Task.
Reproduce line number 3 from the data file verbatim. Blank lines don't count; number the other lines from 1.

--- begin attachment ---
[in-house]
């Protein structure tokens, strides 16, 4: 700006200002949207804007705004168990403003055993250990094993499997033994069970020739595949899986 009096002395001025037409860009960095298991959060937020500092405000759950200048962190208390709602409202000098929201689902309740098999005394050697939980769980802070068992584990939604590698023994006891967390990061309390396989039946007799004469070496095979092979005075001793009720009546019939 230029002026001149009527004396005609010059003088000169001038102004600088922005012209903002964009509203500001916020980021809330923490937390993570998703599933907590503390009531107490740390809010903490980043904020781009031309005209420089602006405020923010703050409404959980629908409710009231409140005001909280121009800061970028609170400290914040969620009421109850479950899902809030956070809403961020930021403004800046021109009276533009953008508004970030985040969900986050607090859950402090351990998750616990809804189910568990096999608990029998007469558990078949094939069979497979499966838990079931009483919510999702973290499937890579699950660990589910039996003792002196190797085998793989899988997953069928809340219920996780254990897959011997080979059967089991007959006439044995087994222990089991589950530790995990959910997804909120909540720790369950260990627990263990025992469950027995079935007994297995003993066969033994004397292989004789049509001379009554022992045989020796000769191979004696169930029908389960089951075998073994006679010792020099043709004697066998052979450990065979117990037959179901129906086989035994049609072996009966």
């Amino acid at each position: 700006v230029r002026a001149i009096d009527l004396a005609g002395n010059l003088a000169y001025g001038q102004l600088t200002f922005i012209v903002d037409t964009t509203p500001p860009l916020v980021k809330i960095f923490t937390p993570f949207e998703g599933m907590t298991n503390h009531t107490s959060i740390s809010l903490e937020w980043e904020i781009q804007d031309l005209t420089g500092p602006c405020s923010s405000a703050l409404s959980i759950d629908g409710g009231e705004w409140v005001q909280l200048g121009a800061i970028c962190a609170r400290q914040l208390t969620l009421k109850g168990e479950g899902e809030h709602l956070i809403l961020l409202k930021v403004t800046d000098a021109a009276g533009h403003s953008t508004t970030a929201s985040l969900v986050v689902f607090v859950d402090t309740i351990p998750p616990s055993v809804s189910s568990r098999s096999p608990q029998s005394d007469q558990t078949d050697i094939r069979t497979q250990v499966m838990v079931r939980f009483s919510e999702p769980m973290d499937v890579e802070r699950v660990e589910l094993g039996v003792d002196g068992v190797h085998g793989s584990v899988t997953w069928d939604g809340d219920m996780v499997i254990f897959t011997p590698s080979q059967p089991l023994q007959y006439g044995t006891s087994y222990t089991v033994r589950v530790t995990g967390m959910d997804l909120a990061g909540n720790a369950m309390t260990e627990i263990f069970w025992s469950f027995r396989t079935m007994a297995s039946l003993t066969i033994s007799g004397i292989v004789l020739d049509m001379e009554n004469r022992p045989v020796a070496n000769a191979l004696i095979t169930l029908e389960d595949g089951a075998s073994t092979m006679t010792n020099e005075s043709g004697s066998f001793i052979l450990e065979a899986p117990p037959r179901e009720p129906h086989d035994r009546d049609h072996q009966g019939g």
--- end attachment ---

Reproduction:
């Amino acid at each position: 700006v230029r002026a001149i009096d009527l004396a005609g002395n010059l003088a000169y001025g001038q102004l600088t200002f922005i012209v903002d037409t964009t509203p500001p860009l916020v980021k809330i960095f923490t937390p993570f949207e998703g599933m907590t298991n503390h009531t107490s959060i740390s809010l903490e937020w980043e904020i781009q804007d031309l005209t420089g500092p602006c405020s923010s405000a703050l409404s959980i759950d629908g409710g009231e705004w409140v005001q909280l200048g121009a800061i970028c962190a609170r400290q914040l208390t969620l009421k109850g168990e479950g899902e809030h709602l956070i809403l961020l409202k930021v403004t800046d000098a021109a009276g533009h403003s953008t508004t970030a929201s985040l969900v986050v689902f607090v859950d402090t309740i351990p998750p616990s055993v809804s189910s568990r098999s096999p608990q029998s005394d007469q558990t078949d050697i094939r069979t497979q250990v499966m838990v079931r939980f009483s919510e999702p769980m973290d499937v890579e802070r699950v660990e589910l094993g039996v003792d002196g068992v190797h085998g793989s584990v899988t997953w069928d939604g809340d219920m996780v499997i254990f897959t011997p590698s080979q059967p089991l023994q007959y006439g044995t006891s087994y222990t089991v033994r589950v530790t995990g967390m959910d997804l909120a990061g909540n720790a369950m309390t260990e627990i263990f069970w025992s469950f027995r396989t079935m007994a297995s039946l003993t066969i033994s007799g004397i292989v004789l020739d049509m001379e009554n004469r022992p045989v020796a070496n000769a191979l004696i095979t169930l029908e389960d595949g089951a075998s073994t092979m006679t010792n020099e005075s043709g004697s066998f001793i052979l450990e065979a899986p117990p037959r179901e009720p129906h086989d035994r009546d049609h072996q009966g019939g």